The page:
All the developed countries today passed through different stages of development. Initially, the contribution of the agricultural sector dominates. For example, at the early stage of development, the contribution of the agricultural sector is high followed by the manufacturing sector which may be little more than the service sector.
As the economy matures and grows, the share of the agricultural sector decreases and the share of the manufacturing sector to GDP increases and also the share of the service sector increases. For the developed countries, the share of the service sector to GDP is the highest followed by the share of the manufacturing sector, and the agricultural sector has the lowest share to GDP. Often for many developed countries manufacturing sector starts to shrink and the service sector becomes more and more dominant. Such a phenomenon is known as “deindustrialization”.
For GCC countries, the manufacturing sector did not grow much as it should have been during the growth and transformation. Often in a share of GDP calculations in GCC countries, the oil sector added with the industrial sector. As a result, the industrial sector exhibits higher share but our focus is on the production of “high valued manufactured products”, such as locally designed cars, planes, smartphones, computers, and high valued high tech products. Now in GCC countries, the service sector will start to dominate the manufacturing sector. The solution will be to expand the size of the manufacturing sector in the GCC countries now and start to produce “high valued manufactured products”, part of which can be exported and part of which will be import substitutes for domestic consumption.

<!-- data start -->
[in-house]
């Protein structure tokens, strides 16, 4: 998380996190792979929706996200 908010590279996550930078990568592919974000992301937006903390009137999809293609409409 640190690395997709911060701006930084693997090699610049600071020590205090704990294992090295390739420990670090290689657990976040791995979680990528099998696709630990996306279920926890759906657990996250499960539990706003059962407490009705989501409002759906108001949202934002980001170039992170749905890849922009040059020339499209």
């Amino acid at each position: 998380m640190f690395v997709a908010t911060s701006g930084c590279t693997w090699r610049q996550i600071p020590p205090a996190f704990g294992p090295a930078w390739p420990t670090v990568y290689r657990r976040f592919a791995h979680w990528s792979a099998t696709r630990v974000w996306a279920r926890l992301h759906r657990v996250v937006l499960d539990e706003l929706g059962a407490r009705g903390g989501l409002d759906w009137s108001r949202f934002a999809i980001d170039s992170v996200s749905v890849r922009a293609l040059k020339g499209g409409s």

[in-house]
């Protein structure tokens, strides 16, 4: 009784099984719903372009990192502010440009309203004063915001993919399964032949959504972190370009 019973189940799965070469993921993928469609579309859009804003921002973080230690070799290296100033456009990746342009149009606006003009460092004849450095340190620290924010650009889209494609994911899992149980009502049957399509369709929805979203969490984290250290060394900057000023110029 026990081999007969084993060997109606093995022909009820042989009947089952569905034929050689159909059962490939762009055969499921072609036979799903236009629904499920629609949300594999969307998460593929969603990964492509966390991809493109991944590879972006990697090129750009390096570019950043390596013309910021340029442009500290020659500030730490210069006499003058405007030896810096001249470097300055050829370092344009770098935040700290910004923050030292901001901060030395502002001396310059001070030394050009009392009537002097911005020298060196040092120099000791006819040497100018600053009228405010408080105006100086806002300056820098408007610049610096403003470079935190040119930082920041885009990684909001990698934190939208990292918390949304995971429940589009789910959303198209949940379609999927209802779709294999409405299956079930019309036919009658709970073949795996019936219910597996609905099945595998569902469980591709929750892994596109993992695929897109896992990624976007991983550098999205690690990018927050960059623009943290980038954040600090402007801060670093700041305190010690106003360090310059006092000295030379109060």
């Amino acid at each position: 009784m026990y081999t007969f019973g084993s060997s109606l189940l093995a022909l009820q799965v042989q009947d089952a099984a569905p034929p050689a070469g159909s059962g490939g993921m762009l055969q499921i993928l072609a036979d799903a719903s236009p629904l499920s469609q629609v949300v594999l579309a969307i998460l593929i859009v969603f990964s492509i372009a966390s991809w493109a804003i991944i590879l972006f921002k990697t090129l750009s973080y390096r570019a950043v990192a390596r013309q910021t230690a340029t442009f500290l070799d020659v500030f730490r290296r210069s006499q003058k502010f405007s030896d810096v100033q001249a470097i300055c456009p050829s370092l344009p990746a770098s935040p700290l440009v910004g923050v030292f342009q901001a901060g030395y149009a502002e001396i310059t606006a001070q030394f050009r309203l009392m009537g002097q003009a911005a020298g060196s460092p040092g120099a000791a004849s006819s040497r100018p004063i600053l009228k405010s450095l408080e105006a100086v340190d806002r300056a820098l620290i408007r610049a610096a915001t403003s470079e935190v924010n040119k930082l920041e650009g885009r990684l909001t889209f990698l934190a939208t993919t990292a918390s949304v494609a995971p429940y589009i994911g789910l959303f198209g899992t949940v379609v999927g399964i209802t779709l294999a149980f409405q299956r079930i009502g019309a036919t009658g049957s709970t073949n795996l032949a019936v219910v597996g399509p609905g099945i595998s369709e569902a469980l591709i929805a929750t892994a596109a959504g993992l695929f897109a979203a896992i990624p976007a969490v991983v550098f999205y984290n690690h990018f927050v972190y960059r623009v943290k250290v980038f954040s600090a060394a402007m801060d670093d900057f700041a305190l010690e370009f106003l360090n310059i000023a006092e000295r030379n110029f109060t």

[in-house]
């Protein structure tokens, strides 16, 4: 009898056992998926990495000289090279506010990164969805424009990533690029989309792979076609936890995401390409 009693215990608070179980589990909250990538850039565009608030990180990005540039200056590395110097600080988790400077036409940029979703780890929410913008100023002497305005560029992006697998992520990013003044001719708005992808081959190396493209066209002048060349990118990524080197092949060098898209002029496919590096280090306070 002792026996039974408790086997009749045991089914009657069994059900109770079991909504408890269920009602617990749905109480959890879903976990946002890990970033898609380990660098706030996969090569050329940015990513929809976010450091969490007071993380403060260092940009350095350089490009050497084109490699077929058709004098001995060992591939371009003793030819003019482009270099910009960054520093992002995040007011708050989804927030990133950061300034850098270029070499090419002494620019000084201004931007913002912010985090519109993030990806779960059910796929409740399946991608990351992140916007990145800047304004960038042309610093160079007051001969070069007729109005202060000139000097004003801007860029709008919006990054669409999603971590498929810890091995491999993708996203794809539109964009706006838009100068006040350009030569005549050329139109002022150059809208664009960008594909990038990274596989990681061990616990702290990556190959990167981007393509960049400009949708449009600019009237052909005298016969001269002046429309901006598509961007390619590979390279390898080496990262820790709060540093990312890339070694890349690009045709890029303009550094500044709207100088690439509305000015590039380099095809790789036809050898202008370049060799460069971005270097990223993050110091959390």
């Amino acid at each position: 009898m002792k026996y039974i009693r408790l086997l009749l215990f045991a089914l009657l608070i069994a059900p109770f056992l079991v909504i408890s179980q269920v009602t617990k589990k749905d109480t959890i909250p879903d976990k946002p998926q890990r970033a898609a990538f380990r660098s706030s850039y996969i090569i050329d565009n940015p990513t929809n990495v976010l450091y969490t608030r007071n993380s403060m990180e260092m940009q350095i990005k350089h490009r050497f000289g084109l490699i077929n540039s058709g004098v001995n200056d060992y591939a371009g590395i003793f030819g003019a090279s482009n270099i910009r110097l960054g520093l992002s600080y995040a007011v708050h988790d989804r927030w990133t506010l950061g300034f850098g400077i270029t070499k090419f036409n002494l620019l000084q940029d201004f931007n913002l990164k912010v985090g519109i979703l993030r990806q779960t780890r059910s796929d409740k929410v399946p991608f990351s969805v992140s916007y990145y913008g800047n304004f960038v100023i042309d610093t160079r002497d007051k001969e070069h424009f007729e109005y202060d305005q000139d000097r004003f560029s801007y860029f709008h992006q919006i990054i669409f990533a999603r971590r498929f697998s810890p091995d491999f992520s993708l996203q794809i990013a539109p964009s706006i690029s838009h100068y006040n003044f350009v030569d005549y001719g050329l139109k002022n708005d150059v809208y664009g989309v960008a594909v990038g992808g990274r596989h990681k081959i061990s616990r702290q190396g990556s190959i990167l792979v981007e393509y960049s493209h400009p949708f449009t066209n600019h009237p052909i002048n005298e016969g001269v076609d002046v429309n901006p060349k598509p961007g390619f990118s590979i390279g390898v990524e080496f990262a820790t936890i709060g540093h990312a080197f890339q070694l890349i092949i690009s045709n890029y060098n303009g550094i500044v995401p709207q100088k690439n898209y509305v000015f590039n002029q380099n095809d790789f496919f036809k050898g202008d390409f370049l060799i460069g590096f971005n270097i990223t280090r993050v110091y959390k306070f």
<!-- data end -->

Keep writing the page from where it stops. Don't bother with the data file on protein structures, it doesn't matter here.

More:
In both ways, trade deficits will decrease, the trade surplus will increase and the twin forces will improve budget surplus. In addition, the inquisitive minded Bahrainis and other GCC nationals will find high paying creative jobs which they will like and enjoy. A win-win situation that will take GCC countries to another heights of high growth, higher per capita income, a higher standard of living and prosperity.
By Dr. Mohammad Selim, Department of Economics and Finance, College of Business Administration, University of Bahrain